Currently unavailable.
We don't know when or if this item will be back in stock.
Have one to sell?
Flip to back Flip to front
Listen Playing... Paused   You're listening to a sample of the Audible audio edition.
Learn more
See this image

Daoism Handbook Paperback – 15 Nov 2004


See all 2 formats and editions Hide other formats and editions
Amazon Price New from Used from
Paperback
"Please retry"

Trade In Promotion



Product details

  • Paperback: 464 pages
  • Publisher: Brill (15 Nov 2004)
  • Language: English
  • ISBN-10: 0391042378
  • ISBN-13: 978-0391042377
  • Product Dimensions: 5.7 x 15.2 x 22.9 cm
  • Average Customer Review: 5.0 out of 5 stars  See all reviews (1 customer review)
  • Amazon Bestsellers Rank: 6,649,080 in Books (See Top 100 in Books)

Product Description

Review

"'Eine erstaunlich reiche Quelle fur Foschung wie Lehre bildet das Daism Handbook von Livia Kohn. Es konnte und sollte das Studium des Daoismus im Westen anregen und bereichern.' Knut Walf, Orientierung, 2001. 'The Daoism Handbook is the most comprehensive, English-language, intellectual book on Daosim available.' Quarterly Review, 2003."

About the Author

Livia Kohn, Ph.D. (1980) in Chinese Studies, Bonn University, is Professor of Religious Studies at Boston University. She has published extensively on the Daoist tradition and its mysticism and mythology, including Early Chinese Mysticism (1992), The Taoist Experience (1993), Laughing at the Tao (1995) and God of the Dao (1998).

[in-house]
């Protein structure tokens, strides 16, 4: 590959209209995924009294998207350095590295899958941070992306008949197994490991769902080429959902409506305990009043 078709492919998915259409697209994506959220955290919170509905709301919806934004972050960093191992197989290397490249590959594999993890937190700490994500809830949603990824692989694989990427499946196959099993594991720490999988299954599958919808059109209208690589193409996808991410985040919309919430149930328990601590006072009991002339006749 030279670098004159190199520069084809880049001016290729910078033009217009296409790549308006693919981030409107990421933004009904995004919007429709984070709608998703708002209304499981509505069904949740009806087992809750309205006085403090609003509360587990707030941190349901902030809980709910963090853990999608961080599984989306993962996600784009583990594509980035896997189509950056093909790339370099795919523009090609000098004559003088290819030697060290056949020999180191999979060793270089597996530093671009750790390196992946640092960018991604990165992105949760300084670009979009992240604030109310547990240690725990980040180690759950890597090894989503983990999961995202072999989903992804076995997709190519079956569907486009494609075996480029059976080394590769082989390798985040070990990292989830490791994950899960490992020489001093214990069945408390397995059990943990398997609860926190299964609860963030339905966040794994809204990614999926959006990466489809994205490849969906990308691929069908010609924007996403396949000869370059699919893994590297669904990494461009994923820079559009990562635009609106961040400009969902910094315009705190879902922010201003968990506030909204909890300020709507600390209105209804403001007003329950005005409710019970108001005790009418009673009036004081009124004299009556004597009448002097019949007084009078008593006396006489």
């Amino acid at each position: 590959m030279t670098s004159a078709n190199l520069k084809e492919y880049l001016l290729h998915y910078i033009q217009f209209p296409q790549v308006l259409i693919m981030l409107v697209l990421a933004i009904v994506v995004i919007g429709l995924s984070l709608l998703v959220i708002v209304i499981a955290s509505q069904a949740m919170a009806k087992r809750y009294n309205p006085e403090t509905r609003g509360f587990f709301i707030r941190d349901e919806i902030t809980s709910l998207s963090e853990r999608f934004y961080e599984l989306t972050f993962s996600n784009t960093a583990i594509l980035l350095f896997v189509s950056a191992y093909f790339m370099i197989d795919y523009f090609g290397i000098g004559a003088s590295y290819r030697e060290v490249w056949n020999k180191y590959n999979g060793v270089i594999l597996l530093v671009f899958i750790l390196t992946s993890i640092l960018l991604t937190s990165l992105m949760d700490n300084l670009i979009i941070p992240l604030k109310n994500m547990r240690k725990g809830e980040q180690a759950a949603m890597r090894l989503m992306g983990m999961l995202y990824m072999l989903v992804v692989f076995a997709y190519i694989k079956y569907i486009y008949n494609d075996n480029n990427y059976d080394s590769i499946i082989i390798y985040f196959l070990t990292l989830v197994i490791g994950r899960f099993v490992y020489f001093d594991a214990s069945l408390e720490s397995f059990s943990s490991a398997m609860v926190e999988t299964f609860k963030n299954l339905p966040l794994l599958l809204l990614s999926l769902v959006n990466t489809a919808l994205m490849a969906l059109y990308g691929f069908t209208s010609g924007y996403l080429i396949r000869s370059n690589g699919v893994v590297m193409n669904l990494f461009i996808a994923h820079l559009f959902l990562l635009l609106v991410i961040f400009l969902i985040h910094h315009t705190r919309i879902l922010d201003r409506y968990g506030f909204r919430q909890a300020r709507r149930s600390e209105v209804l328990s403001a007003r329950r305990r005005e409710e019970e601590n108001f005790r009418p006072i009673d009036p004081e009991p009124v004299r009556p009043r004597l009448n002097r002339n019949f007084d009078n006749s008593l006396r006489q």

Customer Reviews

5.0 out of 5 stars
5 star
1
4 star
0
3 star
0
2 star
0
1 star
0
See the customer review
Share your thoughts with other customers

Most Helpful Customer Reviews

9 of 12 people found the following review helpful By crowe@ardyne30.freeserve.co.uk on 6 Sep 2000
Format: Library Binding
This book consists of twenty-eight substantial essays mainly on historical aspects of Daoism. While scholarly, its level is not forbiddingly technical. It would make an ideal companion for the(affluent) undergraduate in her first or second year studies of World Philosophy or Comparative Religion. The book eschews live philosophical issues such as the relevance of Daoist perspectives to present perplexities and there is no deep examination of the metaphysics of the Dao. Nor is there anything which would help those who are looking to Daoism for inspiration or techniques of meditation. The scholarship is rich and broad, but in reading what Western scholars have to say about these matters, one feels there is something lacking. It's a bit like attending a conference at which music is dissected by folk who don't know they're tone deaf.
Comment Was this review helpful to you? Yes No Sending feedback...
Thank you for your feedback. If this review is inappropriate, please let us know.
Sorry, we failed to record your vote. Please try again


Feedback